3. Home sales will remain steady going into next year.
Housing demand among home buyers in the U.S. has been surprisingly strong since May of this year. The real estate scene slowed to a crawl during April, as the coronavirus got a firm foothold in the United States. But since then, sales activity has increased steadily and significantly in most cities.
In its quarterly forecast for the U.S. housing market, the research team from Freddie Mac wrote:
“There was a sizeable increase in total home sales, with strong monthly showings from both new and existing sales. In August , new homes sales surpassed 1 million units at an annualized rate, the highest since Q2 2006…”
The robust sales activity mentioned above is partly due to the industry’s ability to adapt. Mortgage and real estate companies in the U.S. have adopted digital procedures that minimize the need for face-to-face contact. These days, all of the paperwork associated with a home purchase and mortgage loan can be conducted electronically.
This has helped sustain the U.S. real estate market at a time when other aspects of the economy are faltering.
In 2021, we expect home sales to continue at a strong pace, especially when the weather starts to warm up in the spring.
4. Mortgage rates will hover around 3% next year.
The following housing market forecast comes from the economic research team at Freddie Mac. If you’re not familiar, Freddie Mac is the government-sponsored corporation that purchases home loans from lenders, securitizes them, and sells them to investors via the secondary mortgage market.
In their latest forecast for the U.S. real estate market and housing industry, Freddie Mac predicted that the average rate for a 30-year fixed mortgage loan would hover around 3% during 2021.
To quote that report:
“Given weakness in the broader economy, the Federal Reserve’s signal that its policy rate will remain low until inflation picks up, and no signs of inflation, we forecast mortgage rates to remain flat over the next year. From the third quarter of 2020 through the end of 2021, we forecast mortgage rates to remain unchanged at 3%.”
Three percent would be a slight increase from where we are right now. As of October 22, 2020, the average rate for a 30-year fixed home loan was 2.8% (an all-time record low, to date).
The chart above shows the average rate for a 30-year fixed mortgage (the most popular financing option in the U.S.) over the past three years. You can see how that average has dropped steadily since 2018.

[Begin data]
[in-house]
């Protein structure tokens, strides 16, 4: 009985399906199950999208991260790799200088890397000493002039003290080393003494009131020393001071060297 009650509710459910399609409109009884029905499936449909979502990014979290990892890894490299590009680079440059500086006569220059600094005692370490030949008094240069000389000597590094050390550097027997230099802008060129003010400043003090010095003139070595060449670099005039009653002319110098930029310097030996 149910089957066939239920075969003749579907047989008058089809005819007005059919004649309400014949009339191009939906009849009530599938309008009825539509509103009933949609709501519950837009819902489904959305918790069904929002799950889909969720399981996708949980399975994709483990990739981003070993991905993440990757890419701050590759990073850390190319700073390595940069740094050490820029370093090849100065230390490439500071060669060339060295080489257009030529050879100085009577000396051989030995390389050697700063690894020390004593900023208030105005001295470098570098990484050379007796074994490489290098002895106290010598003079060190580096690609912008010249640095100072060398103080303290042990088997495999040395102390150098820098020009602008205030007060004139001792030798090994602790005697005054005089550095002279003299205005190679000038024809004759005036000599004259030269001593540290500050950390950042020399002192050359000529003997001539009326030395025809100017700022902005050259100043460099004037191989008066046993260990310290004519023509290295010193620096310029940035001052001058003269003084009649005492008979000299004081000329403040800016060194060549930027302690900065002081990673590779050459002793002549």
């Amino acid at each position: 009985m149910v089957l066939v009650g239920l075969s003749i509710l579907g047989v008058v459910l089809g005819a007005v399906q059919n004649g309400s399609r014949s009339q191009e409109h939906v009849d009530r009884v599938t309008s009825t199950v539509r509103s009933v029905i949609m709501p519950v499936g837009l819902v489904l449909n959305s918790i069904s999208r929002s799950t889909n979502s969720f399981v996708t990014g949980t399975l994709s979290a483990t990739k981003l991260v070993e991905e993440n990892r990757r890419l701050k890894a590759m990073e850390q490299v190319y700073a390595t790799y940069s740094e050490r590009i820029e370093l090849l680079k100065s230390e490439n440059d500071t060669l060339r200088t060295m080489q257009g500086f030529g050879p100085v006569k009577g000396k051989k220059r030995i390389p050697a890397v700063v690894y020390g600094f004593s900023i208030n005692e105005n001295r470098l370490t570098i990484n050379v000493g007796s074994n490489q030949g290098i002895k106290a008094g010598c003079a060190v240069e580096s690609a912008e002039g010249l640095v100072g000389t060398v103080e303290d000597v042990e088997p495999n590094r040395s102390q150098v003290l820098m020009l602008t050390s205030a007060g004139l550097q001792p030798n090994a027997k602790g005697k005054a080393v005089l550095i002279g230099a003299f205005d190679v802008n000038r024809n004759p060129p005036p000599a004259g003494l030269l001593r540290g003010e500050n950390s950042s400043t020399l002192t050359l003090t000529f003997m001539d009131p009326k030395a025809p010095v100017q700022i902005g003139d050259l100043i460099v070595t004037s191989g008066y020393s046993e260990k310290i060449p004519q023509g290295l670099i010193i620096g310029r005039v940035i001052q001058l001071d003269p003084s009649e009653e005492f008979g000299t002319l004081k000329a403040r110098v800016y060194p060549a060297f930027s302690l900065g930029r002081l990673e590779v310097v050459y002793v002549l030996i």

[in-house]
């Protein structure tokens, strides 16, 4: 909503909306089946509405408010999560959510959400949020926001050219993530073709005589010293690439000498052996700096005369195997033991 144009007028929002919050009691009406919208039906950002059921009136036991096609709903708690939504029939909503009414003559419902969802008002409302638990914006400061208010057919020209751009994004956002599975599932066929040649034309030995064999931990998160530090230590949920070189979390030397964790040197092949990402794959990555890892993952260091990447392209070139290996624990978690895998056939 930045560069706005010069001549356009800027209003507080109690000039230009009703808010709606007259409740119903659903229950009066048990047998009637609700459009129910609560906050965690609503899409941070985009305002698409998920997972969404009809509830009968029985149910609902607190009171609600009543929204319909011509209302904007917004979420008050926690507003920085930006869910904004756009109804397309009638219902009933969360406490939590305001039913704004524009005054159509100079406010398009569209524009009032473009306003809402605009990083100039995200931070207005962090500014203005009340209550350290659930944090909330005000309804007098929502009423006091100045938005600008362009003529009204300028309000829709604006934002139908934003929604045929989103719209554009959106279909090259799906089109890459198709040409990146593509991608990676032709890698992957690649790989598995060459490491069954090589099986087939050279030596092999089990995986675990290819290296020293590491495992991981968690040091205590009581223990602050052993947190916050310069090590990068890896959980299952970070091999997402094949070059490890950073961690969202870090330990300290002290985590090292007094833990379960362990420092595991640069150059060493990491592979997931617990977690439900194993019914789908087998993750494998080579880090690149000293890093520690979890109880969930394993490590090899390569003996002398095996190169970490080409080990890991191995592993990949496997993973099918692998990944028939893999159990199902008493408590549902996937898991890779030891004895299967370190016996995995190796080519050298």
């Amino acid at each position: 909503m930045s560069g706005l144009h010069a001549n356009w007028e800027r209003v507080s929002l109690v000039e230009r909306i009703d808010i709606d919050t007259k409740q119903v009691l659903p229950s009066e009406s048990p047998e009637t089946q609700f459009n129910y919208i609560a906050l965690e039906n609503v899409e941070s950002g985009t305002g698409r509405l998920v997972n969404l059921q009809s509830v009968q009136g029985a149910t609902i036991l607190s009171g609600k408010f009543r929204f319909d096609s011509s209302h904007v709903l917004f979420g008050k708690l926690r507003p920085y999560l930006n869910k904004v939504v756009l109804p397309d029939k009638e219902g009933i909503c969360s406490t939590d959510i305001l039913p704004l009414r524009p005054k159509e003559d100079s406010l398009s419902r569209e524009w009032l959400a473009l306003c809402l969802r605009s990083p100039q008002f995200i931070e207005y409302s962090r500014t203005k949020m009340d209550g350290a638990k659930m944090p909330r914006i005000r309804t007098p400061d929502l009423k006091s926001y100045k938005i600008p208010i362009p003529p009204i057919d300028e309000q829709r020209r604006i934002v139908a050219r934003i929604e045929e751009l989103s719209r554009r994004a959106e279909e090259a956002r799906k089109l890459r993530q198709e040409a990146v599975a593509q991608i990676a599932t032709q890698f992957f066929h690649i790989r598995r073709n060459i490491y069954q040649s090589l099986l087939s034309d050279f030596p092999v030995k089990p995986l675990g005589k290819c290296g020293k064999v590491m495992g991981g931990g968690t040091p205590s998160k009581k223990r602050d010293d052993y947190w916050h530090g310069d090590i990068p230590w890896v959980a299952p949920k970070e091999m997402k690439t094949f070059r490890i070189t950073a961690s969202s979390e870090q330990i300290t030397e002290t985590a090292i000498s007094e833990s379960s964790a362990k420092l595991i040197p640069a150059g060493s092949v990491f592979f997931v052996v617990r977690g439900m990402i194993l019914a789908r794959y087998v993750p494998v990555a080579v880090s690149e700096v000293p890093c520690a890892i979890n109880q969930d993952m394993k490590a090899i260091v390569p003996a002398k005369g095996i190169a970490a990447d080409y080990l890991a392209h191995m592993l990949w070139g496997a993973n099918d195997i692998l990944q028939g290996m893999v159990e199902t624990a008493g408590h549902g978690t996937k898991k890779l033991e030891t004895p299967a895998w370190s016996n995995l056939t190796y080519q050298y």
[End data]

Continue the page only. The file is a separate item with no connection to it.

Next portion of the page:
Economists from the Mortgage Bankers Association offered a similar forecast in October. They expect 30-year mortgage rates to average around 3.1% during the first two quarters of 2021, and inch upward to 3.2% during the latter part of next year.
Our prediction is that low rates will continue to sustain the U.S. housing market as we close out this year and move into 2021. Low interest rates have also led to a refinancing boom, and that too could continue into 2021. So let’s talk about that trend next.
5. It will be another good year for refinancing.
This past year has been a boon for homeowners in the U.S., as far as mortgage refinancing goes. The record-low interest rates mentioned earlier have spurred many homeowners to refinance their existing home loans.
But there are still millions of homeowners in the U.S. who could benefit from refinancing, thanks to the generally downward trend in mortgage rates.
According to the mortgage technology and research firm Black Knight, there are currently more than 18 million homeowners in the U.S. who could substantially reduce their monthly savings by refinancing their existing home loans.
The bottom line: In most local real estate markets across the U.S., sellers will continue to have the upper hand in 2021, due to tight inventory conditions. Home prices will keep climbing in most parts of the U.S., and borrowers will continue to enjoy low mortgage rates throughout next year.
Disclaimer: This article includes predictions for the U.S. real estate market into 2021. Economic and housing forecasts are the equivalent of an educated guess and should be treated as such. No one can predict future real estate trends with complete accuracy.
Brandon Cornett is a veteran real estate market analyst, reporter, and creator of the Home Buying Institute. He has been covering the U.S. real estate market for more than 15 years. About the author